The comparisons of Jordan's style to artists such as Charlie Parker and John Coltrane put him in the upper echelon of jazz history. However, he has the resume and the style that would be hard, if not impossible, for anyone of his own generation to beat.
Trumpeter Marlon Jordan was one of the "Young Jazz Lions" who were signed, recorded and promoted on major record labels. He recorded three impressive LPs for Columbia from 1998 to 1992, For You Only; named "one of the best debut albums of the year" by the Washington Post, Learson's Return, and The Undaunted, and one for the Arabesque label entitled Marlon's Mode in 1997.
"The comparisons of Jordan's style to artists such as Charlie Parker and John Coltrane put him in the upper echelon of jazz history. However, he has the resume and the style that would be hard, if not impossible, for anyone of his own generation to beat".
Marlon is the youngest of seven children of musician-educator Kidd and Edvidge Jordan, a classical pianist. "I started out playing saxophone, violin and drums," says Marlon, "but the trumpet was the instrument that stuck with me." Marlon recalls his father literally taking him on the bandstand "even before I really knew how to play. He'd introduce me to all the musicians, and they'd call me up on the stand. They'd say, 'Come on. That's Kidd's son. Let him play."
As he continued his musical studies he had the day to day inspiration of Wynton Marsalis, Terence Blanchard, and many others to draw on. The young musicians often hung out at the Jordan household where they would practice music with Kent Jordan and take lessons from Kidd. Marlon graduated from the famed New Orleans Center for the Creative Arts.
An accomplished classical musician as well, Marlon has performed solo with the New Orleans Symphony Orchestra but his true joy is his constant performance in the streets and nightclubs of New Orleans and Brazil.
Marlon took his quintet on the road, joining Wynton Marsalis, Miles Davis and George Benson as a headlining act in a series of JVC Festivals produced by George Wein in Atlanta, Dallas and other cities. They also played in some of the country's top jazz clubs, including the Blue Note and the Ritz, highlighted by a run at the Village Vanguard.
His latest album, Marlon Jordan featuring Stephanie Jordan, You Don't Know What Love Is announces the return of an exceptional trumpeter. It also heralds the recording debut of a new singer, his sister Stephanie and showcases an incredibly talented musical family. This dancing and delicious document reveals a mature artist who sounds like himself. You can hear Jordan's clean, boppish lines laced with power, and an encyclopedic knowledge of the entire jazz trumpet tradition, signed in own unique sonic signature. The setting for this session finds its precedent in the immortal jazz albums, Clifford Brown with Strings, and Bird with Strings. But what makes this CD different is that it features the Jordan family. Stephanie's tone and diction combine Nancy Wilson's razor-sharp diction and phrasing with Shirley Horn's economy. Saxophonist Edward "Kidd" Jordan, a pioneer artist and educator, was instrumental in forming The World Saxophone Quartet is the patriarch. Marlon's older brother, Flutist Kent, also recorded a number of well-crafted recordings on Columbia from 1984 to 1988. The Peabody-trained violinist Rachel is a former member of the Louisiana Philharmonic Orchestra and a music teacher at Dillard University and the New Orleans Center for Creative Arts, and now teaches at Jackson State University, Jackson, Mississippi.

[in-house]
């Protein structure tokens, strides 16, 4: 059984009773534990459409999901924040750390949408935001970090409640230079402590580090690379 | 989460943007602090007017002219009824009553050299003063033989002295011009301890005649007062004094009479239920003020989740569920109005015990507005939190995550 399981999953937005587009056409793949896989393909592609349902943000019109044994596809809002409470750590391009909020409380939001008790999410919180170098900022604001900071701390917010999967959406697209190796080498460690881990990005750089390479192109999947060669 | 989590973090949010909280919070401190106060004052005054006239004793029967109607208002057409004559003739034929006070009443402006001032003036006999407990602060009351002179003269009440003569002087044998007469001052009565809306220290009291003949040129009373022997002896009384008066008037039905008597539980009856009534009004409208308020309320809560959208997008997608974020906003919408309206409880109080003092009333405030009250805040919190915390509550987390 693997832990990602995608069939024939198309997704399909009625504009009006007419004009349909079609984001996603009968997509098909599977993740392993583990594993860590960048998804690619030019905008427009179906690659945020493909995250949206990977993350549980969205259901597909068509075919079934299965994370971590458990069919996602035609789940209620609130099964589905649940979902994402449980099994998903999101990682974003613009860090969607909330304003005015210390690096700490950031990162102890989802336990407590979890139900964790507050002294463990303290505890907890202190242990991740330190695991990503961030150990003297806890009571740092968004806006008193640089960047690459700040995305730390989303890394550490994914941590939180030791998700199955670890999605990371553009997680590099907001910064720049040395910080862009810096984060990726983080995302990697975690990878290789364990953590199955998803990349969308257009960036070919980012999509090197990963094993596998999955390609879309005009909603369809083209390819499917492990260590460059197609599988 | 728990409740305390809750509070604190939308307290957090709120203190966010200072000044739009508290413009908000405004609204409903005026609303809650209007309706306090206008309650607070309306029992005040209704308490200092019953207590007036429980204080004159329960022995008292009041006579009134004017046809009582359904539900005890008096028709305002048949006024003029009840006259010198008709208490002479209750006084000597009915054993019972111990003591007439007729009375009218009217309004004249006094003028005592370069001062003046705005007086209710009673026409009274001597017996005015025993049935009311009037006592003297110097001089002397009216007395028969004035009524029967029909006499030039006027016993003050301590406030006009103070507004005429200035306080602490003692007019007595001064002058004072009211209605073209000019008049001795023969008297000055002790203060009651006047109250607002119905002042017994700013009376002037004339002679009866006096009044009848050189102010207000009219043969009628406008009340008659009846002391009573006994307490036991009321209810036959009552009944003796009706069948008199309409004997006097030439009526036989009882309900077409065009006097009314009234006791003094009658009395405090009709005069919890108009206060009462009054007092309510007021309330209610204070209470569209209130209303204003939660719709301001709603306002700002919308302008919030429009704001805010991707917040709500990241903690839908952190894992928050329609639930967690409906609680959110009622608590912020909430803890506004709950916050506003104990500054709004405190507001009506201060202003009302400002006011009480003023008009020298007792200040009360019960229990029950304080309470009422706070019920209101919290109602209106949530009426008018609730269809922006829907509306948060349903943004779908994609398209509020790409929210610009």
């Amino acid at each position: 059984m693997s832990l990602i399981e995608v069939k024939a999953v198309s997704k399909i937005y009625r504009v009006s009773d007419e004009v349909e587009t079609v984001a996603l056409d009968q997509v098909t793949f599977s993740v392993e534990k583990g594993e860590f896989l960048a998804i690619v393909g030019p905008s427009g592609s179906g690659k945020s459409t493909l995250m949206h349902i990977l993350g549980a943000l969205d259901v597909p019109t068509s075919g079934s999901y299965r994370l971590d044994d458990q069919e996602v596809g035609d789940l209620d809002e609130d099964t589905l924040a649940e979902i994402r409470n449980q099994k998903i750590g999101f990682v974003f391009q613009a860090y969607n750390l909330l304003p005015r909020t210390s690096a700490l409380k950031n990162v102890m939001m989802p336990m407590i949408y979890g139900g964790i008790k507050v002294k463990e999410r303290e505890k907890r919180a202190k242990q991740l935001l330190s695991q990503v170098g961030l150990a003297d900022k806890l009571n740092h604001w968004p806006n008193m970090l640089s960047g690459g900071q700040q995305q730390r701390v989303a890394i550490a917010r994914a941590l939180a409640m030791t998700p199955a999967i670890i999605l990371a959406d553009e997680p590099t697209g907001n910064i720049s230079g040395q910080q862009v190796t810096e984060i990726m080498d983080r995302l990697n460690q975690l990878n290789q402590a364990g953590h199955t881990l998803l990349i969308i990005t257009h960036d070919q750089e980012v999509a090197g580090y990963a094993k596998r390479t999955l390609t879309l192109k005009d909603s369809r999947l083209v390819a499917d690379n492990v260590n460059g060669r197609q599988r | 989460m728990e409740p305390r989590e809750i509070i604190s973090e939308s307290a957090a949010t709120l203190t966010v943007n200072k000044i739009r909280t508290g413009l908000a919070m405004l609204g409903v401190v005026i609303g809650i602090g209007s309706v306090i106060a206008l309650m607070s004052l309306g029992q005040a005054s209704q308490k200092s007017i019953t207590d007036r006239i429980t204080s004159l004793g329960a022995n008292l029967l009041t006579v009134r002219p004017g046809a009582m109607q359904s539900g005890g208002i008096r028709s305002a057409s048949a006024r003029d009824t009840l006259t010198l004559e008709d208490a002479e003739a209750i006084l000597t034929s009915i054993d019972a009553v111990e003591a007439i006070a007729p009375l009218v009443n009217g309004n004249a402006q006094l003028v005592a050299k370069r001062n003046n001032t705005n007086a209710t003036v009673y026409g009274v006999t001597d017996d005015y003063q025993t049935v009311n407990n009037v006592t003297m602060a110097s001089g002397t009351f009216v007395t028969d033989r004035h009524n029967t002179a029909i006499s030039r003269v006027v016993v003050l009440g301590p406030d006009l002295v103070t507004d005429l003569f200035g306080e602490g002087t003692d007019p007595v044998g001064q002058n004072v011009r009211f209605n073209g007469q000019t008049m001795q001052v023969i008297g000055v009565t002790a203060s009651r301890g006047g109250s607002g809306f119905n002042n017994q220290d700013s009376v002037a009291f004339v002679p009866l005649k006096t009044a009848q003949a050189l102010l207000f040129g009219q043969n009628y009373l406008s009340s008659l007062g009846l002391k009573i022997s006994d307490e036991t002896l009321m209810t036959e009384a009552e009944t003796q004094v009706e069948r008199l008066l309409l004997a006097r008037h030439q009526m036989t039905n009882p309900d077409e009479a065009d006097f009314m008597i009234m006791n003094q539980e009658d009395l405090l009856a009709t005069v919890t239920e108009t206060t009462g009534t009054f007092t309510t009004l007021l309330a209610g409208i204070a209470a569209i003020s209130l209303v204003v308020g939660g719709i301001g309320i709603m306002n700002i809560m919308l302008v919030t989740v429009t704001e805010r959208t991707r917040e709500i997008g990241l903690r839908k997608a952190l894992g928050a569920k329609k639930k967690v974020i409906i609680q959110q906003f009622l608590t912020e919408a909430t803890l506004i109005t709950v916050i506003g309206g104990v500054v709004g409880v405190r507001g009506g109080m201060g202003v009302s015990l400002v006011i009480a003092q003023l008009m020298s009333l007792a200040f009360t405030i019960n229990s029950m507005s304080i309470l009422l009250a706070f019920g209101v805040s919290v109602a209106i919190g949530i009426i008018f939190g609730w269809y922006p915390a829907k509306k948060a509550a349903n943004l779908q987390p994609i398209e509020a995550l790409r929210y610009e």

With a Crescent City rhythm section consisting of drummer Troy Davis, bassist David Pulphus, and pianist Darrell Lavigne, who also wrote the string arrangements, Stephanie and Marlon deliver a number of standards in the classic moods and grooves full of the Negroidal rhythmic gravity we call swing. "My Favorite Things," get things rolling, with Marlon's full-bodied clarion calls beautifully counter pointed by his father's torrid, "sheets of sound" solo. "I wanted to come up with a tune that my father can be included on, and be himself, Marlon said.Coltrane made "My Favorite Things" famous, and my dad is dealing with [Coltrane's] Live in Seattle and beyond."
Uncle Alvin Batiste's pithy clarinet highlights the waltzy modal "All Blues," from the Miles Davis masterpiece Kind of Blue. "I opened for Miles," Marlon proudly proclaimed, "and I wanted people to know that I can play in that vein." Marlon's Latin lilt on "Flamingo" follows Wynton's recording of it on his Standard Time Vol. 4 and features cousin Jonathan Bloom on percussion. Another uncle, trombonist Maynard Chatters, and his son, trumpeter Mark, round out this exceptional ensemble. This recording can be summed up with a riff on an old saying: The family that swings together, stays together . . .
He and his siblings rendition of Here's to Life from their live performance during Jazz at Lincoln Center Higher Ground Benefit Concert appear on the Blue Note Records CD.
1. You Don't Know What Love Is - Louisiana Red Hot Records
2. For Only You - Columbia
3. Learson's Return - Columbia
4. The Undaunted - Columbia
5. Marlon's Mode - Arabesque
1. My Favorite Things
2. All Blues
3. You Don't Know What Love Is
7. You Leave Me Breathless
8. Now Baby, Or Never
9. Miles' Mode
11. Ballad for Trane
12. New Orleans Street Beat
13. Learson's Return